Introduction: Homemade Jack Stands
My car requires a maintenance procedure that makes it necessary to raise the car off of the floor, but also to keep it level. A set of ramps supports the front wheels. I made a set of jack stands to support the rear of the car at just the right height for the car to be level. The floor jack in the photo was used only to place the jack stands.
Step 1: Take a Reading With a Level
I opened the door and took a reading with a level to note the position of the bubble.
Step 2: Raise and Level the Car
I raised the front of the car with ramps. I raised the rear of the car with the floor jack seen in the Introduction photo until the bubble on the level rested in the same place as in Step 1. I measured from the factory designated jack point to the floor to determine the height my jack stands needed to be.
Most jack stands are adjustable for height. I need my jack stands for a specific purpose and decided to simplify making them by making them a fixed height with no adjustment.
Step 3: Prepare Tubing
I bought some 3 1/2 inch steel tubing at a junk yard. It is at least 3/16 of an inch thick, so it is very sturdy. I marked and made three slits around the circumference of the tubes. The slits are equa-distant from one another to divide the circumference in thirds. Each slit is a little longer than the leg portion of the finished jack stand. Because the tubes had been cut with a cutting torch at the junk yard, I would need to do some trimming and needed a little extra length for that.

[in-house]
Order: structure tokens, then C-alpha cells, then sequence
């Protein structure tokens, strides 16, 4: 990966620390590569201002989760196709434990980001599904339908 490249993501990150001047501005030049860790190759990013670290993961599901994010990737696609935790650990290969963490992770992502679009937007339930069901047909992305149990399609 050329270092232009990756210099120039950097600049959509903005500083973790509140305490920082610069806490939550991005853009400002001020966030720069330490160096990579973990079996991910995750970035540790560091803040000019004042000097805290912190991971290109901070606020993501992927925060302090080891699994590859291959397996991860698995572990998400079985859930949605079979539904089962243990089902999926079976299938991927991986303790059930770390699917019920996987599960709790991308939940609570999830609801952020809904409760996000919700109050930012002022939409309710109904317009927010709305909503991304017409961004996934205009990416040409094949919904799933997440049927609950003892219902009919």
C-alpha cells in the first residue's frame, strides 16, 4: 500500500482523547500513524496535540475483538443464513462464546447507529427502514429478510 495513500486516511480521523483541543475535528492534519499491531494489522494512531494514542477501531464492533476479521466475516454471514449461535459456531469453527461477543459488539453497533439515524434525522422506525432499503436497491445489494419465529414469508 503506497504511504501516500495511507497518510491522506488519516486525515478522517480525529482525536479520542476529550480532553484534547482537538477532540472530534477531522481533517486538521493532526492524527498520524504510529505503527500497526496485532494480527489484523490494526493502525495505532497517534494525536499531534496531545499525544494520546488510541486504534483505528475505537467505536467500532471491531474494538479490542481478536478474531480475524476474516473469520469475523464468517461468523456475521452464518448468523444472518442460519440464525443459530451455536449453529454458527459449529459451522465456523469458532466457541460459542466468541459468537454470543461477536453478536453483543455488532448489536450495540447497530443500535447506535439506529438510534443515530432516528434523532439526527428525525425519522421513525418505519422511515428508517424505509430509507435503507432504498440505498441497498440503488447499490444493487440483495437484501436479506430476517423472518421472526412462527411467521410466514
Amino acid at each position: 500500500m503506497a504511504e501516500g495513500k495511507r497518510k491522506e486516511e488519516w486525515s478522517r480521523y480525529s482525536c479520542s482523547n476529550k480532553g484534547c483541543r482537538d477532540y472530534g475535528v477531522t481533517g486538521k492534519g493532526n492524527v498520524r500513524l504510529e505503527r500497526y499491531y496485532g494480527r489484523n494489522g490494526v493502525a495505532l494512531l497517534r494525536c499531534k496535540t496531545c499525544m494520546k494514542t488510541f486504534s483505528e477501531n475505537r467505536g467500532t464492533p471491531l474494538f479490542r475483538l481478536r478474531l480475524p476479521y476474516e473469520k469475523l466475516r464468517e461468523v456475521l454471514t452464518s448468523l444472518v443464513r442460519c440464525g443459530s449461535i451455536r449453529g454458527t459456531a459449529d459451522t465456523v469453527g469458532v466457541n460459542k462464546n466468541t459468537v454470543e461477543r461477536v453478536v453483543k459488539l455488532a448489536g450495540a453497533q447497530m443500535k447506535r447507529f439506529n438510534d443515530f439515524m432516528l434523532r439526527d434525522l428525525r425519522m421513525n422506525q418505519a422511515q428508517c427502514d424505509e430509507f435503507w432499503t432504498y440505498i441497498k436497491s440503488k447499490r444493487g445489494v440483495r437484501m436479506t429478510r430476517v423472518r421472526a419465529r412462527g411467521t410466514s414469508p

Step 4: Heat for Bending
I used my 220 volt welder and my homemade carbon arc torch to heat 1/3 of a tube for a bend. (See: https://www.instructables.com/id/Make_a_carbon_arc_torch_for_your_220_volt_stick_we/ ) I heated the steel until it was very nicely red. I heated and bent each leg on both stands.
Step 5: Pull the Leg
I actually did this project about eight years ago. The braces between the legs seen in this photo were not yet in place. I grabbed the end of the tube for the leg I had heated and pulled with a gloved hand. I expected I would have to reheat some of the legs to get the same amount of pulled angle on each, but did not. I grabbed the end of the heated section and pulled until it would not pull more. Each leg was at very nearly the same angle when I finished heating and pulling them one at a time.
Again, the ends of my tubes were ragged from a cutting torch. Next I marked where to cut so all three ends would be quite even with one another and I cut them with an angle head grinder fitted with a cutting disc. These jack stands have three legs. Even if one leg is slightly longer than another, the jack stand will still be stable. But, do try to get them as even as possible so the weight of the car is shared equally by each leg.
Step 6: Add Braces for Strength and Safety
I had some strap iron about 1 1/2 inches wide and almost 3/16 inch thick. I marked and cut pieces to weld between the legs for bracing.
Step 7: Finish
I stood both jack stands on the floor and measured to the desired height I wanted, which was 19 3/8 inch. I cut excess from the top so the stands were both at my desired height.
The jack points on my car are covered with finished automotive sheet metal and paint. I did not want to make a mess of the finish, so I made a fiberboard interface for my jack stands. I made two plywood discs equal in size to the inside diameter of the steel tubing. then I attached a piece of fiberboard. The disc is offset so I can push the jack stands under the car as far as possible until they rest against a seam in the body sheet metal.
I feel very safe under my car when it is supported by my ramps and my homemade jackstands.
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